Access Earth, which includes bespoke accessibility information for locations around the world, aims to introduce accessible routes once the project has received enough funding. “The goal is to encompass all aspects of a route and trip,” he says. Other services such as Wheelmap and Euan's Guide also crowdsource information to provide access-friendly maps.

So how long will it take for more established tech companies like Google to clear the obstacles stopping Mary Bradley and millions like her using everyday services to get around?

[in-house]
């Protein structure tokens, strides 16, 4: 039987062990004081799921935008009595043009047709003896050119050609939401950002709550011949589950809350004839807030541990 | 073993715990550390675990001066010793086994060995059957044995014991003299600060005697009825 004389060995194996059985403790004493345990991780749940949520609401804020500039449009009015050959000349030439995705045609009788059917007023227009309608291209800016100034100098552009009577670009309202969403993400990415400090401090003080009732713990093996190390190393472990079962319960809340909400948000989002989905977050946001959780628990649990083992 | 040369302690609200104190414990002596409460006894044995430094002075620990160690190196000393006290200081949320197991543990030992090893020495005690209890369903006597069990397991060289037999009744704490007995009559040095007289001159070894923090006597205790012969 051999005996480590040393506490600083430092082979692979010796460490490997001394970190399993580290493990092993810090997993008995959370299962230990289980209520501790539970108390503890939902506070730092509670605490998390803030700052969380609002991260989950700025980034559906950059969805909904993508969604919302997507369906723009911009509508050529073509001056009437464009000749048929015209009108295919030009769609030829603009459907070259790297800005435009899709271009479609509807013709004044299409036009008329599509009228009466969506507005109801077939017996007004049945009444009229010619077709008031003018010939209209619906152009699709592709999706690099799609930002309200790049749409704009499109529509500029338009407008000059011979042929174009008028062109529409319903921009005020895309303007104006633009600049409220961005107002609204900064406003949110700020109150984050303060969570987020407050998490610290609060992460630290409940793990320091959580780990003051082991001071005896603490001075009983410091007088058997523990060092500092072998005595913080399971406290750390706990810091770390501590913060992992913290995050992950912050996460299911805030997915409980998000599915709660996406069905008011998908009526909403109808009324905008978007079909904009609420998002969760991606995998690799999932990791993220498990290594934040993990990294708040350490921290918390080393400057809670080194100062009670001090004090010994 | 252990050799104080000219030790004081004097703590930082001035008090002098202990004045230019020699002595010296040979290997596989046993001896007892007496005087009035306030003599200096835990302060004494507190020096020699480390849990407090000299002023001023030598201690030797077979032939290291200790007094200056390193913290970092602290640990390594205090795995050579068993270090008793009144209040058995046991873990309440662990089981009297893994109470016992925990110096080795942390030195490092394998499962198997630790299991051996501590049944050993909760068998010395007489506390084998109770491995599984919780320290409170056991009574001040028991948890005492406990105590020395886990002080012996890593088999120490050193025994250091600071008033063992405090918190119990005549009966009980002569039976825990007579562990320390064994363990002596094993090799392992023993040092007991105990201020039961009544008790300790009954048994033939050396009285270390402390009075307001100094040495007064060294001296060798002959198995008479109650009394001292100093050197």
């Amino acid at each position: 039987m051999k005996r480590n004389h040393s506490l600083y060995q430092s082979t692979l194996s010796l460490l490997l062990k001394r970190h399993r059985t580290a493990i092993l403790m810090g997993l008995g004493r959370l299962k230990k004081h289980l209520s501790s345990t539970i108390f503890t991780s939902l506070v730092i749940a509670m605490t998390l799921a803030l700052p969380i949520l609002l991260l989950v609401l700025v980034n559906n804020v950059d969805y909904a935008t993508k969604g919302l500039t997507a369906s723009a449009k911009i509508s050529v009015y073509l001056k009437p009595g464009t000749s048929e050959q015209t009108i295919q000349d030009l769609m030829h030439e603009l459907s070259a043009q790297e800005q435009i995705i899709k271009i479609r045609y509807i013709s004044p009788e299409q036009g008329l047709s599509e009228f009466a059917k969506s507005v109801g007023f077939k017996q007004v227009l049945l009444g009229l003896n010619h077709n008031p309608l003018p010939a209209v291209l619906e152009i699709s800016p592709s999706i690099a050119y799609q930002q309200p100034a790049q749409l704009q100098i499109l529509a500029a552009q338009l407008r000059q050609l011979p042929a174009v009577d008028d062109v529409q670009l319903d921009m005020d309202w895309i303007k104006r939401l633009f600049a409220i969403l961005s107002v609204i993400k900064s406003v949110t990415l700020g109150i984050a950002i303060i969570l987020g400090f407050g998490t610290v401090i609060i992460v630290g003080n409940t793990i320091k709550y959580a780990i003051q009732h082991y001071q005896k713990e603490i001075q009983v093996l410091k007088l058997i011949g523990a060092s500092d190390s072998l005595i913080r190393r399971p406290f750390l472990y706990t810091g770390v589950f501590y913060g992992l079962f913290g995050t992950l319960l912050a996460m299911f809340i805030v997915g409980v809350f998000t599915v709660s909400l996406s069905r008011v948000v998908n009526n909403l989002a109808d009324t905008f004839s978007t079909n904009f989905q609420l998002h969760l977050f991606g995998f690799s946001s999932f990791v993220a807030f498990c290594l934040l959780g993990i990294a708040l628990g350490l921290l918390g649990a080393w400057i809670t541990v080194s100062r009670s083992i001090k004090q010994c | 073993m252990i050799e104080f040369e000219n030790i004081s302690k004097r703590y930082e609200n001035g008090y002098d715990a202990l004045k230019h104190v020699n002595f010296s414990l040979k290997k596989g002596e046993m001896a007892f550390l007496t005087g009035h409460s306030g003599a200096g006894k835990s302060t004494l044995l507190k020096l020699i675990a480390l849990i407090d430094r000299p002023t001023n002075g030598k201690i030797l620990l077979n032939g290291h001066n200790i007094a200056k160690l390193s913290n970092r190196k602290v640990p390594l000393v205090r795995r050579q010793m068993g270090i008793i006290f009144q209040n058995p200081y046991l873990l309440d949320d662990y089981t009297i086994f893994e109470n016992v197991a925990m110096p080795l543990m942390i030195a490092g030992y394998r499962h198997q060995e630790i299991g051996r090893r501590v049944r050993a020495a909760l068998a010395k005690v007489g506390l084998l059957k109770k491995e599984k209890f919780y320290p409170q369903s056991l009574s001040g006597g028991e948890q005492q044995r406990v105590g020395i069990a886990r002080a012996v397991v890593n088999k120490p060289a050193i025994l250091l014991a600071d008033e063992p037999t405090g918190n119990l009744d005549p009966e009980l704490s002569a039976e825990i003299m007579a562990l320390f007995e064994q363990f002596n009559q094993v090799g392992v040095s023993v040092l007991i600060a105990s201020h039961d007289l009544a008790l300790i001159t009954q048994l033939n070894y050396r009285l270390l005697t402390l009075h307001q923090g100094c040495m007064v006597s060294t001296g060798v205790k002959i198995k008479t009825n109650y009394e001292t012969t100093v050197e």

“You can use them for public transport, to drive, you can use them if you’re an able-bodied person on foot,” she says. “But there are loads of us who are completely excluded now.”

Sign Belinda Bradley’s “Create Wheelchair Friendly Routes on Google Maps" here.

Anoosh Chakelian is senior writer at the New Statesman.